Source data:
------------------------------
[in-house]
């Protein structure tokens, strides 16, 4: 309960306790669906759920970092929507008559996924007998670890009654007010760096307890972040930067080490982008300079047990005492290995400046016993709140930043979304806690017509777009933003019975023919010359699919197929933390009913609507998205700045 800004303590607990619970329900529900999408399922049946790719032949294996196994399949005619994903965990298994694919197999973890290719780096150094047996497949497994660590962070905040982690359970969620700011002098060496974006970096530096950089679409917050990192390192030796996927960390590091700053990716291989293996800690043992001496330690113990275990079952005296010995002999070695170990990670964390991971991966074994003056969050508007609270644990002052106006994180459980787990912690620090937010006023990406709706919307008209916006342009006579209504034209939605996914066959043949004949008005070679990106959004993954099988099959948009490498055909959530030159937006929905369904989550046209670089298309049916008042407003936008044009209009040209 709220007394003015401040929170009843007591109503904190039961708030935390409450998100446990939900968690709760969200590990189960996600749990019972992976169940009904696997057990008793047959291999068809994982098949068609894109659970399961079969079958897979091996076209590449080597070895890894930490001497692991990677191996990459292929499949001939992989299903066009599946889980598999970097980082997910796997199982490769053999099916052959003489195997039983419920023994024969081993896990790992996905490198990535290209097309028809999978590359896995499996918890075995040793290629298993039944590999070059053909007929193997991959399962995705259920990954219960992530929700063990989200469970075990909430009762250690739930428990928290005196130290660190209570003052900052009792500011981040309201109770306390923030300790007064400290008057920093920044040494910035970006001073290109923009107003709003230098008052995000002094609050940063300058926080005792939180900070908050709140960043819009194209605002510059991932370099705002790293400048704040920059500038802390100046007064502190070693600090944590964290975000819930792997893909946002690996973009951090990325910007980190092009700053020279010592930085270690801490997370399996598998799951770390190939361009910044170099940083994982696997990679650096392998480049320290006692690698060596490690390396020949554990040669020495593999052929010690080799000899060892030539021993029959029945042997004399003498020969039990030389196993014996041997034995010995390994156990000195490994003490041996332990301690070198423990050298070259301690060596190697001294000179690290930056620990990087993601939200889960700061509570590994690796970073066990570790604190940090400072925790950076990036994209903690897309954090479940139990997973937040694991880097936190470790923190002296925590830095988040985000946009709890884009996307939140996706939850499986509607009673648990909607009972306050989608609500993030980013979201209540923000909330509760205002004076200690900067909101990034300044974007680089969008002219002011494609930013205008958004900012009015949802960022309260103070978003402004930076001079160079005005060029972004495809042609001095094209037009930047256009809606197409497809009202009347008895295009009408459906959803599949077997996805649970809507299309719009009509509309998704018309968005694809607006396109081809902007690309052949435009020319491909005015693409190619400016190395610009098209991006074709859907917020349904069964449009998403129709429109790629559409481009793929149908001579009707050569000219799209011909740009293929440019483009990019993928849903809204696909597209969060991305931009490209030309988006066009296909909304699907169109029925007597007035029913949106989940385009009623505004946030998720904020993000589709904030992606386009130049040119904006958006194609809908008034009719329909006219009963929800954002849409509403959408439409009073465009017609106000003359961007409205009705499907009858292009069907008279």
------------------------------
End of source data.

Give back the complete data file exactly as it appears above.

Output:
[in-house]
């Protein structure tokens, strides 16, 4: 309960306790669906759920970092929507008559996924007998670890009654007010760096307890972040930067080490982008300079047990005492290995400046016993709140930043979304806690017509777009933003019975023919010359699919197929933390009913609507998205700045 800004303590607990619970329900529900999408399922049946790719032949294996196994399949005619994903965990298994694919197999973890290719780096150094047996497949497994660590962070905040982690359970969620700011002098060496974006970096530096950089679409917050990192390192030796996927960390590091700053990716291989293996800690043992001496330690113990275990079952005296010995002999070695170990990670964390991971991966074994003056969050508007609270644990002052106006994180459980787990912690620090937010006023990406709706919307008209916006342009006579209504034209939605996914066959043949004949008005070679990106959004993954099988099959948009490498055909959530030159937006929905369904989550046209670089298309049916008042407003936008044009209009040209 709220007394003015401040929170009843007591109503904190039961708030935390409450998100446990939900968690709760969200590990189960996600749990019972992976169940009904696997057990008793047959291999068809994982098949068609894109659970399961079969079958897979091996076209590449080597070895890894930490001497692991990677191996990459292929499949001939992989299903066009599946889980598999970097980082997910796997199982490769053999099916052959003489195997039983419920023994024969081993896990790992996905490198990535290209097309028809999978590359896995499996918890075995040793290629298993039944590999070059053909007929193997991959399962995705259920990954219960992530929700063990989200469970075990909430009762250690739930428990928290005196130290660190209570003052900052009792500011981040309201109770306390923030300790007064400290008057920093920044040494910035970006001073290109923009107003709003230098008052995000002094609050940063300058926080005792939180900070908050709140960043819009194209605002510059991932370099705002790293400048704040920059500038802390100046007064502190070693600090944590964290975000819930792997893909946002690996973009951090990325910007980190092009700053020279010592930085270690801490997370399996598998799951770390190939361009910044170099940083994982696997990679650096392998480049320290006692690698060596490690390396020949554990040669020495593999052929010690080799000899060892030539021993029959029945042997004399003498020969039990030389196993014996041997034995010995390994156990000195490994003490041996332990301690070198423990050298070259301690060596190697001294000179690290930056620990990087993601939200889960700061509570590994690796970073066990570790604190940090400072925790950076990036994209903690897309954090479940139990997973937040694991880097936190470790923190002296925590830095988040985000946009709890884009996307939140996706939850499986509607009673648990909607009972306050989608609500993030980013979201209540923000909330509760205002004076200690900067909101990034300044974007680089969008002219002011494609930013205008958004900012009015949802960022309260103070978003402004930076001079160079005005060029972004495809042609001095094209037009930047256009809606197409497809009202009347008895295009009408459906959803599949077997996805649970809507299309719009009509509309998704018309968005694809607006396109081809902007690309052949435009020319491909005015693409190619400016190395610009098209991006074709859907917020349904069964449009998403129709429109790629559409481009793929149908001579009707050569000219799209011909740009293929440019483009990019993928849903809204696909597209969060991305931009490209030309988006066009296909909304699907169109029925007597007035029913949106989940385009009623505004946030998720904020993000589709904030992606386009130049040119904006958006194609809908008034009719329909006219009963929800954002849409509403959408439409009073465009017609106000003359961007409205009705499907009858292009069907008279």